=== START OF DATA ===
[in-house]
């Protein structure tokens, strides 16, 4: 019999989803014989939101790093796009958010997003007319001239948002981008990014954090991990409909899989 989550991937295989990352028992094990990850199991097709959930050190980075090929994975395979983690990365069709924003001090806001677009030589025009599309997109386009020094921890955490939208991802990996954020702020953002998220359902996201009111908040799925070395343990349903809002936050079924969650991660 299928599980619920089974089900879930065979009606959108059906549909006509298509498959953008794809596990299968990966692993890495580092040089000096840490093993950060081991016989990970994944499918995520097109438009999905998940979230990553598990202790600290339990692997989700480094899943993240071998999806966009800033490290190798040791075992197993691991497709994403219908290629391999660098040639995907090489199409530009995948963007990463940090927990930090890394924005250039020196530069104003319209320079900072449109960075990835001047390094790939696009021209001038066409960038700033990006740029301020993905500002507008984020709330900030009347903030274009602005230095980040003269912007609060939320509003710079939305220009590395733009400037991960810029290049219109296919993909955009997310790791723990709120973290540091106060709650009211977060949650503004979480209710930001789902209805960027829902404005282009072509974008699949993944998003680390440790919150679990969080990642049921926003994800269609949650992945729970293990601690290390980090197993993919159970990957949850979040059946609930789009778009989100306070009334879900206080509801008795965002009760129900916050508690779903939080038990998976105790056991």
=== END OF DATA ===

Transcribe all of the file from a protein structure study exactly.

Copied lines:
[in-house]
């Protein structure tokens, strides 16, 4: 019999989803014989939101790093796009958010997003007319001239948002981008990014954090991990409909899989 989550991937295989990352028992094990990850199991097709959930050190980075090929994975395979983690990365069709924003001090806001677009030589025009599309997109386009020094921890955490939208991802990996954020702020953002998220359902996201009111908040799925070395343990349903809002936050079924969650991660 299928599980619920089974089900879930065979009606959108059906549909006509298509498959953008794809596990299968990966692993890495580092040089000096840490093993950060081991016989990970994944499918995520097109438009999905998940979230990553598990202790600290339990692997989700480094899943993240071998999806966009800033490290190798040791075992197993691991497709994403219908290629391999660098040639995907090489199409530009995948963007990463940090927990930090890394924005250039020196530069104003319209320079900072449109960075990835001047390094790939696009021209001038066409960038700033990006740029301020993905500002507008984020709330900030009347903030274009602005230095980040003269912007609060939320509003710079939305220009590395733009400037991960810029290049219109296919993909955009997310790791723990709120973290540091106060709650009211977060949650503004979480209710930001789902209805960027829902404005282009072509974008699949993944998003680390440790919150679990969080990642049921926003994800269609949650992945729970293990601690290390980090197993993919159970990957949850979040059946609930789009778009989100306070009334879900206080509801008795965002009760129900916050508690779903939080038990998976105790056991």